Criteria:

Inclusion Criteria: - • Study sample will consist of individuals aged 18-60 with a diagnosis of acute or chronic respiratory disorders or normal subjects with no pulmonary disease. Healthy subjects may include: 1. Adult males or females age ≥ 18 and ≤ 60 years at time of enrollment 2. Non-smokers 3. Person with no history of asthma, chronic obstructive pulmonary disease (COPD), or other chronic lung disease 4. Person with no history of severe allergic/atopic disease requiring immunotherapy or immunomodulators Subjects with pulmonary disease may include: 1. Person with well-documented disease with objective diagnostics such a lung function or genetic testing. 2. Person with FEV1 > 55% predicted on the day of study procedures. 3. Person who is clinically stable with no significant changes in health status within 4 weeks. Exclusion Criteria: - • Subjects that are mechanically ventilated. - Subjects that are unable or unwilling to cooperate with specimen collection. - Subjects with diagnosis of any medical condition that in the investigator's opinion would make them unsuitable for study participation. - Subjects who experienced a pulmonary exacerbation within the 4 weeks prior to visit. - Subjects requiring continuous oxygen therapy.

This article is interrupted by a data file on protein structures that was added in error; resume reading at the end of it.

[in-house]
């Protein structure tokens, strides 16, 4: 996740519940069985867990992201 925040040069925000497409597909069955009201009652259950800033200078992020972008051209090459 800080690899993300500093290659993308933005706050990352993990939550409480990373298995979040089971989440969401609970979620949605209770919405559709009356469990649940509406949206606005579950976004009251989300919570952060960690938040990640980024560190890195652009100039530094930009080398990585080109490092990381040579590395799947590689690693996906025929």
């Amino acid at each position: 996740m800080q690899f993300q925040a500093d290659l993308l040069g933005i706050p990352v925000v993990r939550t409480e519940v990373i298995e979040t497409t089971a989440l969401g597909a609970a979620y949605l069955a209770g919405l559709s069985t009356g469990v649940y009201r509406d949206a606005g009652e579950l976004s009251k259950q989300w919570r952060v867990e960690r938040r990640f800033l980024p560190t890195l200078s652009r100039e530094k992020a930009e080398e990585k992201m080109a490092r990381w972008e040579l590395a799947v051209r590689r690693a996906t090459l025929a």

NCT ID:

NCT04738422


Primary Contact:

Kenzie R Mahan
Phone: 3172748899
Email: krmahan@iu.edu


Backup Contact:

Email: lbendy@iu.edu
Lisa Bendy
Phone: 3172787152


Location Contact:

Indianapolis, Indiana 46219
United States

Kenzie R Mahan
Phone: 317-274-8899
Email: krmahan@iu.edu

Site Status: Recruiting


Data Source: ClinicalTrials.gov

Date Processed: June 22, 2021

Modifications to this listing: Only selected fields are shown, please use the link below to view all information about this clinical trial.


Click to view Full Listing

If you would like to be contacted by the clinical trial representative please fill out the form below.